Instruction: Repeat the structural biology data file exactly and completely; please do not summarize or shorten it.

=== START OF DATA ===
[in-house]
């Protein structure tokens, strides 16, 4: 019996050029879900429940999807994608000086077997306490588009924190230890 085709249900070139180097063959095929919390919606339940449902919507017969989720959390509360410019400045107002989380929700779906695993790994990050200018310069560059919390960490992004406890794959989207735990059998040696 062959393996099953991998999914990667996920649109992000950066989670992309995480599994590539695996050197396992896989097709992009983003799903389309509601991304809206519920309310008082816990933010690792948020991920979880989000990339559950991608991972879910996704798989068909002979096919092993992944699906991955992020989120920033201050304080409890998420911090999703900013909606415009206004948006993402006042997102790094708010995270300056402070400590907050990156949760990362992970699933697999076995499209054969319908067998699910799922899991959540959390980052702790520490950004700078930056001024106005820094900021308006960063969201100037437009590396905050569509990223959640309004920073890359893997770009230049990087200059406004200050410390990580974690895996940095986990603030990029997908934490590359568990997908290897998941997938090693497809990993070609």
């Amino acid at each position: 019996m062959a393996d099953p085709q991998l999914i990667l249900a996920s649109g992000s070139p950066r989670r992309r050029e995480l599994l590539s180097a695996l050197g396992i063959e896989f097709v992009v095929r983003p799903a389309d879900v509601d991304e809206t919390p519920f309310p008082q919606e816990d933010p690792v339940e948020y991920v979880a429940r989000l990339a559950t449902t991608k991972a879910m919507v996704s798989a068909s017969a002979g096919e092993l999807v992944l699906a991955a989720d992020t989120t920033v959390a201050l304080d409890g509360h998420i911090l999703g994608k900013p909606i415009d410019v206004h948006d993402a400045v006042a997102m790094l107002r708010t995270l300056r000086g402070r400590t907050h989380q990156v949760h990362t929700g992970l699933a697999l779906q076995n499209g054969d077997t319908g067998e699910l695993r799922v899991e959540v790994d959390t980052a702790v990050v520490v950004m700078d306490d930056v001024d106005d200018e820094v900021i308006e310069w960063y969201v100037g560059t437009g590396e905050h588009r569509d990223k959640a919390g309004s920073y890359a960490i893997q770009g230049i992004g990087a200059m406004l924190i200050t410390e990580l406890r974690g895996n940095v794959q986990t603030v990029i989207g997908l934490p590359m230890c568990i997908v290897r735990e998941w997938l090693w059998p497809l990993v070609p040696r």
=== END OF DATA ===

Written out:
[in-house]
């Protein structure tokens, strides 16, 4: 019996050029879900429940999807994608000086077997306490588009924190230890 085709249900070139180097063959095929919390919606339940449902919507017969989720959390509360410019400045107002989380929700779906695993790994990050200018310069560059919390960490992004406890794959989207735990059998040696 062959393996099953991998999914990667996920649109992000950066989670992309995480599994590539695996050197396992896989097709992009983003799903389309509601991304809206519920309310008082816990933010690792948020991920979880989000990339559950991608991972879910996704798989068909002979096919092993992944699906991955992020989120920033201050304080409890998420911090999703900013909606415009206004948006993402006042997102790094708010995270300056402070400590907050990156949760990362992970699933697999076995499209054969319908067998699910799922899991959540959390980052702790520490950004700078930056001024106005820094900021308006960063969201100037437009590396905050569509990223959640309004920073890359893997770009230049990087200059406004200050410390990580974690895996940095986990603030990029997908934490590359568990997908290897998941997938090693497809990993070609």
């Amino acid at each position: 019996m062959a393996d099953p085709q991998l999914i990667l249900a996920s649109g992000s070139p950066r989670r992309r050029e995480l599994l590539s180097a695996l050197g396992i063959e896989f097709v992009v095929r983003p799903a389309d879900v509601d991304e809206t919390p519920f309310p008082q919606e816990d933010p690792v339940e948020y991920v979880a429940r989000l990339a559950t449902t991608k991972a879910m919507v996704s798989a068909s017969a002979g096919e092993l999807v992944l699906a991955a989720d992020t989120t920033v959390a201050l304080d409890g509360h998420i911090l999703g994608k900013p909606i415009d410019v206004h948006d993402a400045v006042a997102m790094l107002r708010t995270l300056r000086g402070r400590t907050h989380q990156v949760h990362t929700g992970l699933a697999l779906q076995n499209g054969d077997t319908g067998e699910l695993r799922v899991e959540v790994d959390t980052a702790v990050v520490v950004m700078d306490d930056v001024d106005d200018e820094v900021i308006e310069w960063y969201v100037g560059t437009g590396e905050h588009r569509d990223k959640a919390g309004s920073y890359a960490i893997q770009g230049i992004g990087a200059m406004l924190i200050t410390e990580l406890r974690g895996n940095v794959q986990t603030v990029i989207g997908l934490p590359m230890c568990i997908v290897r735990e998941w997938l090693w059998p497809l990993v070609p040696r």